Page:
by Mara Saunders and Jojo Furnival
If you were to drop by New Life Foundation on a weekday anytime between 2 and 4 pm, you’d find community members enrolled in the residents program taking part in an afternoon workshop.
These workshops are normally facilitated by a life coach, but are sometimes peer-led, and are a key element in the resident experience. Thursdays are extra special, as instead of doing afternoon working meditation, volunteers are invited to join the residents. The simple act of bringing the whole community together for a shared learning experience is powerful in itself.
Workshop topics and formats can be hugely varied. Here we give you a tiny taster of the four most popular workshops, as nominated by community members themselves.
‘F*ck you, Thank you’
This workshop is based on the assumption that when we hold onto resentment we experience pain; by venting our anger and frustrations, we ease this suffering.
Through letter writing, attendees can first let go of the resentment they harbour towards something, before looking again at the experience to find the good in it.
One participant said of their session: “It made me cry because I got to write the things I could never say, but I was also given the opportunity to examine what I’d learned from the person I wrote to”.
Rolando Torez, a Chilean therapist, proposed that in today’s Western society, the basic human craving for physical, non-sexual touch is being left unsatisfied. Consequently, he created Biodanza as a safe, playful way for the core need for intimacy and connection to be met. This is done by engaging in a series of movement-oriented exercises, accompanied by carefully selected music. The workshops held at New Life are typical of a beginner Biodanza class. Talking is discouraged as these sessions place emphasis on dis-inhibiting our bodies, and not our minds.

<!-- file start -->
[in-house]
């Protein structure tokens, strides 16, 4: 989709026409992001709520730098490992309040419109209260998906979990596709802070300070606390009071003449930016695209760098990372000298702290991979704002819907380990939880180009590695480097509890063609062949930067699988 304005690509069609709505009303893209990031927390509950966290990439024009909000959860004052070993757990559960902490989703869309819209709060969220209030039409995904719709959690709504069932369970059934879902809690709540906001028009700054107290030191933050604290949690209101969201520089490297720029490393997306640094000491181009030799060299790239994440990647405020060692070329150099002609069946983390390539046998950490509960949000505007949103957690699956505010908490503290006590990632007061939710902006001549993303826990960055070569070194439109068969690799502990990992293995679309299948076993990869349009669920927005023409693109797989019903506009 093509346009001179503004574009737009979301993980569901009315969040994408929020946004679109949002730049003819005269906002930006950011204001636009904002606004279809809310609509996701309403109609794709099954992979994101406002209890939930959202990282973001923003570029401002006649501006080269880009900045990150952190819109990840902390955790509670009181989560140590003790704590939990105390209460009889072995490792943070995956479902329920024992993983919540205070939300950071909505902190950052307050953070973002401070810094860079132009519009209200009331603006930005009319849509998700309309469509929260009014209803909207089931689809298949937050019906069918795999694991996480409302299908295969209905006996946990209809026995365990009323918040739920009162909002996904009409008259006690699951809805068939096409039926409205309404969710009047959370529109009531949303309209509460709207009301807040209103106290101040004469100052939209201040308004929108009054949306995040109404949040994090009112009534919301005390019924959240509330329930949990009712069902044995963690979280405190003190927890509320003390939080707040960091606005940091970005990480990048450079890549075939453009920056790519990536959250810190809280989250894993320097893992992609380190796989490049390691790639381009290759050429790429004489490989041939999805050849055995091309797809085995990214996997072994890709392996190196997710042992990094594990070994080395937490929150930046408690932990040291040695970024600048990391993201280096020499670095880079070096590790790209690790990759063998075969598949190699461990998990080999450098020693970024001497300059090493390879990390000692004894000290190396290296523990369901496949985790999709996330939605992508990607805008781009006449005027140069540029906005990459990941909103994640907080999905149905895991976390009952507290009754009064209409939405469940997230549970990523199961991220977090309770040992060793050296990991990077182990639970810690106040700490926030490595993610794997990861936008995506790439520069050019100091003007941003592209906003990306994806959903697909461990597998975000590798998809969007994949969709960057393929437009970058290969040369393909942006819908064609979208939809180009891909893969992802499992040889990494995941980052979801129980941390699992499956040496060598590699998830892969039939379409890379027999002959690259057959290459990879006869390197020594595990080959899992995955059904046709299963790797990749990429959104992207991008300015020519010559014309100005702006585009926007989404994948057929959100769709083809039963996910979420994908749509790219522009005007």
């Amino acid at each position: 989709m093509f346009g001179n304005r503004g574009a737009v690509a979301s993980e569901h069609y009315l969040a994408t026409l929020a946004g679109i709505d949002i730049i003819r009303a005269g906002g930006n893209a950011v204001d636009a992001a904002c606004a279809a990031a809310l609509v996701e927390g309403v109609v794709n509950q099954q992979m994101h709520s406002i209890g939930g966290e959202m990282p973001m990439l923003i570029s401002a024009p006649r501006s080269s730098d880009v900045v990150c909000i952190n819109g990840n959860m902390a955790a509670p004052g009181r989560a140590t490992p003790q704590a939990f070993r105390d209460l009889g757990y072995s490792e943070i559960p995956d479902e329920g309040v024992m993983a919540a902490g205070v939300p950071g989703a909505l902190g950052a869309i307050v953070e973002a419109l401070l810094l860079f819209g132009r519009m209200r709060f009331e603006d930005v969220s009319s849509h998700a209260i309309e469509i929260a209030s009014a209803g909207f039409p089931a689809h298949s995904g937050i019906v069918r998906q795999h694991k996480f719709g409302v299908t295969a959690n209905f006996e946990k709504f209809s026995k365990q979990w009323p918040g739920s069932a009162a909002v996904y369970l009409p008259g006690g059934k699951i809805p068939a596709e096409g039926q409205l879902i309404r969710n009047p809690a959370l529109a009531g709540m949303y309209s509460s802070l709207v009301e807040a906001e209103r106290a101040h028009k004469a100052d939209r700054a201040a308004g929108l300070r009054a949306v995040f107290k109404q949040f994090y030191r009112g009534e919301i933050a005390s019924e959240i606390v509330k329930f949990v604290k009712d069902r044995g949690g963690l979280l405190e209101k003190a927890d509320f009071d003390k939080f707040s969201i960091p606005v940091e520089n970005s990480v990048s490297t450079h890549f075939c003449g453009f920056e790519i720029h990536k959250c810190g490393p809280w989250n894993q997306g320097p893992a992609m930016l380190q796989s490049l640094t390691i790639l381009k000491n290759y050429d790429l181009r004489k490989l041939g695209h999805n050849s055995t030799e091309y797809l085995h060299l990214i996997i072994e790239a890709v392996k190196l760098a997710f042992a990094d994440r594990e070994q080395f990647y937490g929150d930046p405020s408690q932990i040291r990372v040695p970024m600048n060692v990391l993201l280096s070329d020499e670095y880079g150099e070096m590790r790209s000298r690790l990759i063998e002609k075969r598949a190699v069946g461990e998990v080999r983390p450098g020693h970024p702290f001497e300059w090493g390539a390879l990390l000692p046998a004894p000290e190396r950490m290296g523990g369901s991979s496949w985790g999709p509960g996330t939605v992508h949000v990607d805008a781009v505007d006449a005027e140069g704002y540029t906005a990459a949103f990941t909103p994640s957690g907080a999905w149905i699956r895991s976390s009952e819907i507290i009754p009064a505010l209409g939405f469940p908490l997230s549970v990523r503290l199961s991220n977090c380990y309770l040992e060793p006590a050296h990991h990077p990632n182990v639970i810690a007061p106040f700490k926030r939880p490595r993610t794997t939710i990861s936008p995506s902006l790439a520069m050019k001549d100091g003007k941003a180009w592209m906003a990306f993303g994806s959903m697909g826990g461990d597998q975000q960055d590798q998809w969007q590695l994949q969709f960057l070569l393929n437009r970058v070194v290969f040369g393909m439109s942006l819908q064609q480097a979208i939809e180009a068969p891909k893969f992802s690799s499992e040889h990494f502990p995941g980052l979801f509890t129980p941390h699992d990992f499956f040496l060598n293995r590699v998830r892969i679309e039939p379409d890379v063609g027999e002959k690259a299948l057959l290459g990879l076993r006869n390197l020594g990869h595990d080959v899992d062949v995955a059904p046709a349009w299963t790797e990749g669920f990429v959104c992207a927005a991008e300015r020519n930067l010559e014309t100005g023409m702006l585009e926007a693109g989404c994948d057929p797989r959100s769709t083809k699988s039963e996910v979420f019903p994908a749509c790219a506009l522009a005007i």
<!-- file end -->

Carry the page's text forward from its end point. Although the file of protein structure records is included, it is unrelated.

Certain exercises involve moving and dancing alone, while other exercises encourage attendees to engage with a partner, as one participant related: “My favourite exercise involved finding a partner and pretending to play hide and seek while fast tempo music played in the background – I laughed non-stop!”
Another attendee described the essence of Biodanza beautifully: “I love the music, and the connection. It’s just pure, lively, child-like fun!”
These sessions incorporate art therapy into New Life’s resident program. The life coach facilitating the workshop will propose a theme and residents are then given approximately one hour to represent the topic in their medium of choice.
Attendees are then invited to share their creation, after which the rest of the group are given the opportunity to provide feedback.
“When I was using drugs and alcohol I lost the connection to my creativity. Being at New Life has allowed me to fall in love with poetry and music and art all over again,” said one resident.
Push and Pull
In this workshop, residents can cultivate an awareness of ‘blind spots’ in their own characters. Although the experience can often be extremely challenging, is essential for increasing our self-knowledge and growth.
One resident described how this workshop actually helped her to form connections: “When I arrived at New Life I was very socially anxious, so this offered a safe place for me to talk to people on a one-on-one basis. I left that workshop feeling as though I had really connected with other community members.”
Whatever the topic, workshops at New Life are about self-discovery and personal growth in a supportive environment. There is always something for attendees, whatever their story or suffering, to learn, and which can help to add another piece to their jigsaw puzzle. No aspect of the residents program is standalone – what we learn in today’s workshop could be the foundations of tomorrow’s addiction support group or personal meditation practice. Not least, it may simply give us the confidence to move forward in a totally new direction.